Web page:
Taxpayer Wins Challenge Against Penalty for Non-Resident TFSA ContributionsFebruary 4, 2021
We recently wrote about a Federal Court decision that rejected a taxpayer’s application for judicial review after the Canada Revenue Agency (“CRA”) found that he had over-contributed to his Tax-Free Savings Account (“TFSA”).
More recently, the same court allowed a taxpayer’s application for judicial review, after the CRA refused her request to waive tax, penalties and interest assessed on her excess and non-resident contributions to her TFSA.
The Law on TFSAs
The Income Tax Act (“ITA”) limits the contributions that a taxpayer may make to a TFSA. A taxpayer who exceeds their TFSA contribution limit is liable for tax on the excess amount.
In addition, a non-resident is liable for tax on contributions to a TFSA, subject to certain exceptions.
Under s. 207.06(1) of the ITA, the Minister has the discretion to waive or cancel all or part of a taxpayer’s liability arising from excess or non-resident TFSA contributions, if the taxpayer:
- establishes to the satisfaction of the Minister that the liability arose as a consequence of a reasonable error; and
- promptly withdraws the amount in respect of which the individual would otherwise be liable to pay the tax, together with the income reasonably attributable to that amount.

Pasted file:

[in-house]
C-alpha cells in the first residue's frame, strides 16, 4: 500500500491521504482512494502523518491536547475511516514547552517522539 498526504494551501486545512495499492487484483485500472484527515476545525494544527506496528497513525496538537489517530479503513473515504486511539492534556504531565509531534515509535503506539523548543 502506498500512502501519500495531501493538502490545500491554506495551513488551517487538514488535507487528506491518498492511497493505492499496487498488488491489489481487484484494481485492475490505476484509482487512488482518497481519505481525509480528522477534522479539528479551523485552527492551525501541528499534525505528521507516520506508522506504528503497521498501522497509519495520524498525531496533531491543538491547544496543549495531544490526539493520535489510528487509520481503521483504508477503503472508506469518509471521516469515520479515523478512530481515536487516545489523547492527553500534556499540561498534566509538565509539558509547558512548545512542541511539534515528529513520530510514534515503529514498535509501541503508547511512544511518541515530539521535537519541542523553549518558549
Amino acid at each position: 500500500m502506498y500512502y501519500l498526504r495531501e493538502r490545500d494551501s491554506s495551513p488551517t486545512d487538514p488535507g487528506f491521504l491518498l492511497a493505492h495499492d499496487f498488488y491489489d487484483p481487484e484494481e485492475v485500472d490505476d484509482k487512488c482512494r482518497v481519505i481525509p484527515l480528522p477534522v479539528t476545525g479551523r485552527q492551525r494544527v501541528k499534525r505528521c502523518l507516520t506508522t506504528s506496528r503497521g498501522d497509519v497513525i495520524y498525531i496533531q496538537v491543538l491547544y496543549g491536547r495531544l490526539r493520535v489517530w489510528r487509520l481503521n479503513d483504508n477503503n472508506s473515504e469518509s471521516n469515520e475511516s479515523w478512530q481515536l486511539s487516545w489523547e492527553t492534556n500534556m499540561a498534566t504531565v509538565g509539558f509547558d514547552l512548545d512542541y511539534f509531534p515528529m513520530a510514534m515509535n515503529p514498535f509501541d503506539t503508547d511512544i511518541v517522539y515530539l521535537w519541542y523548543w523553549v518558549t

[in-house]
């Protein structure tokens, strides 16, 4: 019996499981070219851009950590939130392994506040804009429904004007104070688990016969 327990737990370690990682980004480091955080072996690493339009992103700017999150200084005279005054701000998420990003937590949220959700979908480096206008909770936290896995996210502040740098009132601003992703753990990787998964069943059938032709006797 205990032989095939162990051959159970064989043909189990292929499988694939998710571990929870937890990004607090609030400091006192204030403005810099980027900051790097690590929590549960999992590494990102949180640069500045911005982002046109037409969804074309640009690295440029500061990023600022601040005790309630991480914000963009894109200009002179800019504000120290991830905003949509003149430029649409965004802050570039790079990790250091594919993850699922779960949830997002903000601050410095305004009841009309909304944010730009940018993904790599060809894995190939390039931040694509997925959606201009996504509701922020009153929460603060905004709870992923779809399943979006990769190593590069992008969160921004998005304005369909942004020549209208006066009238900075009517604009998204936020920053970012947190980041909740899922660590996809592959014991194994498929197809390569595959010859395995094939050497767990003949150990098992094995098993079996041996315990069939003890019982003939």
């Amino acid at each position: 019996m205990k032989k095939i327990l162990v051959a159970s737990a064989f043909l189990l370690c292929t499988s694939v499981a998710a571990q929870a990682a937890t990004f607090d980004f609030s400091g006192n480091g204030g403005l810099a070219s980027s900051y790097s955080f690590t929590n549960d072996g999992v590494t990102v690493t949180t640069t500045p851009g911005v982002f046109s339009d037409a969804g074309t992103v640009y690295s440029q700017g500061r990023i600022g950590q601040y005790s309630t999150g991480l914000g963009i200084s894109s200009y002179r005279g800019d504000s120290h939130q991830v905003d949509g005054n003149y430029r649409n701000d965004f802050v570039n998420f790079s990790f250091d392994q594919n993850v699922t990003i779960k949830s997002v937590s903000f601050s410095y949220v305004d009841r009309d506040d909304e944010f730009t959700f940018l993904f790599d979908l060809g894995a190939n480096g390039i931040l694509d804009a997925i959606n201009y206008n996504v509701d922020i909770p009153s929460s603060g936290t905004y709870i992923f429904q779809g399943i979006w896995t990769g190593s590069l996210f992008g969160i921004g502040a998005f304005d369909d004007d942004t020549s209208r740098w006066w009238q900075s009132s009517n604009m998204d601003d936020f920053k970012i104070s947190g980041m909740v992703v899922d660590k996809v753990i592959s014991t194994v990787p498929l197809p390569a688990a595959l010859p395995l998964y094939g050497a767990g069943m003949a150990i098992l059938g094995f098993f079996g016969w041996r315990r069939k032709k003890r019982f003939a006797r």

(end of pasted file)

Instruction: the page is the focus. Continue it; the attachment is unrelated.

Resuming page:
Taxpayer Contributes to TFSA as a Non-Resident
In 2009, the taxpayer contributed to her TFSA as a Canadian resident.
By letter dated June 1, 2010, the CRA notified the taxpayer that she had made an excess contribution. The CRA assessed tax of $33.81 on the excess contribution, which the taxpayer paid immediately.
In 2010, the taxpayer left Canada, and lived in a number of countries before moving to New York, where she continues to reside.
Between 2010 and 2018, shecontributed small amounts to her TFSA each year, except in 2014 when she contributed over $30,000. Before making the 2014 contribution, the taxpayer consulted her Canadian bank to ensure that she was eligible to contribute. The bank representative told her that while she was no longer a Canadian resident she could contribute to her TFSA.
In July 2018, the taxpayer learned that the bank representative had given her incorrect advice and she promptly emptied and closed her TFSA account. She called the CRA and was advised to submit a letter requesting a waiver.